Dmytro is a Quality Assurance Engineer at Codica. His task is to make sure the products we deliver to our customers run perfectly.
To get to where he is today, Dmytro had to turn a corner in his life. Like many others, he was conflicted about migrating from his initial profession into IT. But luckily, he got a chance to try a hand at software testing.
Is getting a Computer or Data Science degree a big deal to become a QA engineer? To inspire you, read this interview with a QA specialist who cut himself a path straight to our company.
Interview with a Quality Assurance Engineer
You used to be a construction engineer but ended up working in tech. What made you switch your career path?
The main reason was that my previous job didn't make me feel happy. It was as if I stood still, without progress, and this wildly distressed me.
Basically, I started off my QA career with almost zero knowledge about software development. I have to admit that back then I didn't even use the PC as my daily machine. I was inspired by mates who took their first steps into coding.
From buying goods to listening to podcasts, we're surrounded by software every day. When did it become clear to you that you were actually meant to work in tech?
The huge shift happened when I was testing an e-commerce platform at the beginning of my QA career. I liked it very much and realized how far I wanted to go. Of course, I got even more motivated since the tech field was growing in both salary and job volume. And then, I was fortunate enough to get on board of Codica, where I built up my professional skills.
How different is a QA engineer's way of thinking from a developer’s one?
It is like telling the same story differently. Some creative folks happen to be sensitive, treating code similar to “their child.” Perhaps it makes developers less objective when their work is to be tested.
Therefore, being a QA engineer, you need to know how to provide feedback on somebody else’s work, and it’s not that easy. It’s important to get along with other team members, because what gives me emotional chills every time I work on a project is a feeling of involvement. After all, we are a part of the team working towards the same goal — delivering awesome web products for our clients.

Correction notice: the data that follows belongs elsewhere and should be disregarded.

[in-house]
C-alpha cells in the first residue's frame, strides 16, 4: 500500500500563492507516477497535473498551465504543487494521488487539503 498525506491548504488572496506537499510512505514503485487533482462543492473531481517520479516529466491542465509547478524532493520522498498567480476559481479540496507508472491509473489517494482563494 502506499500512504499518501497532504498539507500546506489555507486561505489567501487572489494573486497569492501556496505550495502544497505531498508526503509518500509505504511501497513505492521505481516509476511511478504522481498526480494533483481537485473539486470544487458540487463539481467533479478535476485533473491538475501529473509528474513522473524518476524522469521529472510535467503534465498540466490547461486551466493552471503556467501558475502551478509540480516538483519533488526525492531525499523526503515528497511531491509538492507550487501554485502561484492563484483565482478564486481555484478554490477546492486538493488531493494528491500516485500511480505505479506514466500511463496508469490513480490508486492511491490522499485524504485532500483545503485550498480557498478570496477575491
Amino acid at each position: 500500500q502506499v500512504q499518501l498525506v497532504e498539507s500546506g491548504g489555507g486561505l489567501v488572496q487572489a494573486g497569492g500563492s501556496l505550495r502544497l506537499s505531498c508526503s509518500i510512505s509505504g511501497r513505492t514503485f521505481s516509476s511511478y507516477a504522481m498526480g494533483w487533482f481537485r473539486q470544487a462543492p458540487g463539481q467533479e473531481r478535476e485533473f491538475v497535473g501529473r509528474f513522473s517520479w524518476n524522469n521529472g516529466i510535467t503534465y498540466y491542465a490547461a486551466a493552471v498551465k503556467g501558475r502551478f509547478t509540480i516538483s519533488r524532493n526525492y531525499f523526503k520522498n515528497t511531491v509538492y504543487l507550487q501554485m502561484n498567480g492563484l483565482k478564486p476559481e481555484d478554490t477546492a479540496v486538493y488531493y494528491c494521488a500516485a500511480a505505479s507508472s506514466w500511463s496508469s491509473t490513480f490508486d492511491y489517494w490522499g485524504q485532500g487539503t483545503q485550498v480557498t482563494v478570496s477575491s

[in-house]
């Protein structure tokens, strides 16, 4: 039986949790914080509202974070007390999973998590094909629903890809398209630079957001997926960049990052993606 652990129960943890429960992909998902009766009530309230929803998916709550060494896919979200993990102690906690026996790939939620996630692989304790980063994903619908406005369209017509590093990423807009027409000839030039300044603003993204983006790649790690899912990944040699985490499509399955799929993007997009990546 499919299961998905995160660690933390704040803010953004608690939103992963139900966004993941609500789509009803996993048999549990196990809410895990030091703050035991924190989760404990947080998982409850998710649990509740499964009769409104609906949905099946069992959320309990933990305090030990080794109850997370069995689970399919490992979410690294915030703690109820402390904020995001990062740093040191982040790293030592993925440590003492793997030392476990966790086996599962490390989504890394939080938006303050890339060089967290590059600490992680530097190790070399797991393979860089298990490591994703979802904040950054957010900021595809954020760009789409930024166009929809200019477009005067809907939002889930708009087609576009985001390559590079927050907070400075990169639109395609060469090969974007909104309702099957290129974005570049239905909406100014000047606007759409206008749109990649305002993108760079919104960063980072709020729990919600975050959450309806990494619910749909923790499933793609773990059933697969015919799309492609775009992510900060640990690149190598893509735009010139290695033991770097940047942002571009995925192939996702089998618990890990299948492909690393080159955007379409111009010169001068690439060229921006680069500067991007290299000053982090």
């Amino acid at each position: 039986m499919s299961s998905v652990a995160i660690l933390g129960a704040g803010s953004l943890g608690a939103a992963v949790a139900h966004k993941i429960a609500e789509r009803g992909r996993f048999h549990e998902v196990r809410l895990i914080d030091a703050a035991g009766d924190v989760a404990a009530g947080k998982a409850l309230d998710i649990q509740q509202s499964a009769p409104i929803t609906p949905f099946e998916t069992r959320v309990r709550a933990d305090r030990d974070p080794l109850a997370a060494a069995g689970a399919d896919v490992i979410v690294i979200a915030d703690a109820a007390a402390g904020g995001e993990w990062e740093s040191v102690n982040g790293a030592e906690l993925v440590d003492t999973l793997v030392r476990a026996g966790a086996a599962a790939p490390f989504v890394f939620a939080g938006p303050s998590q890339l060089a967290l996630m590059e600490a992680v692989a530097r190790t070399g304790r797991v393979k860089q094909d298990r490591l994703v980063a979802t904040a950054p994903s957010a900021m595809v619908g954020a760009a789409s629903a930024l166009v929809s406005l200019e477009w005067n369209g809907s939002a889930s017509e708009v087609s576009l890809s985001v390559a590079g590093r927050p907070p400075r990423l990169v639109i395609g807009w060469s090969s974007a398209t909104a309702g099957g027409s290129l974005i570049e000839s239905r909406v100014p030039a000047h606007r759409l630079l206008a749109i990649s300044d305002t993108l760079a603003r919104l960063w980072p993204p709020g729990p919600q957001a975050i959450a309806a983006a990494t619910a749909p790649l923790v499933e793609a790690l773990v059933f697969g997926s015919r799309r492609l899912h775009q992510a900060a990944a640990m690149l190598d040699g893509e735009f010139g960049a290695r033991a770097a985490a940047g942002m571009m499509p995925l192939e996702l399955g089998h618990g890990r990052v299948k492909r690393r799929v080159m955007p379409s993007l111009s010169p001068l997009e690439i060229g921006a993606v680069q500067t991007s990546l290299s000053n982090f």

Recommended reading: How We Delivered MVP for PlanMyKids - Kids Activities Marketplace
So, I love being a part of a product development team, not just using my QA tester skills. Don't get me wrong; I love getting into the details and using logic. But I also enjoy the communication that the workplace brings into my life.
When you start a new job or shift careers, there's always a detail you wish you had known before. Ideally, you'd like to have a mentor who could save you time. But what should you know first and foremost to become a QA engineer?
The advice I'd give to my younger self is to deep dive into code immediately after choosing an IT career path. Your success in tech won't happen overnight. And getting a glimpse of programming languages is a good, if not the only, way to start this journey.
Since we are talking about code, could you name several beginner-friendly programming languages?
Well, it's not for me to talk about the low-entry technologies. Instead, I'll give you my personal top programming languages to learn in 2021.
Understanding CSS used in presentational HTML web markup makes daily tasks significantly easier. Such technologies aren't for coding. Instead, their use is like converting hand drawing into something more serious-looking.
Also, if you really need a beginner-friendly option, take a look at Ruby. It has elegant syntax and comes easy to pretty much everybody. Also, I was amazed by how little competition there is when it comes to Ruby.
Further reading: Pros & Cons of Using Ruby on Rails for Web Development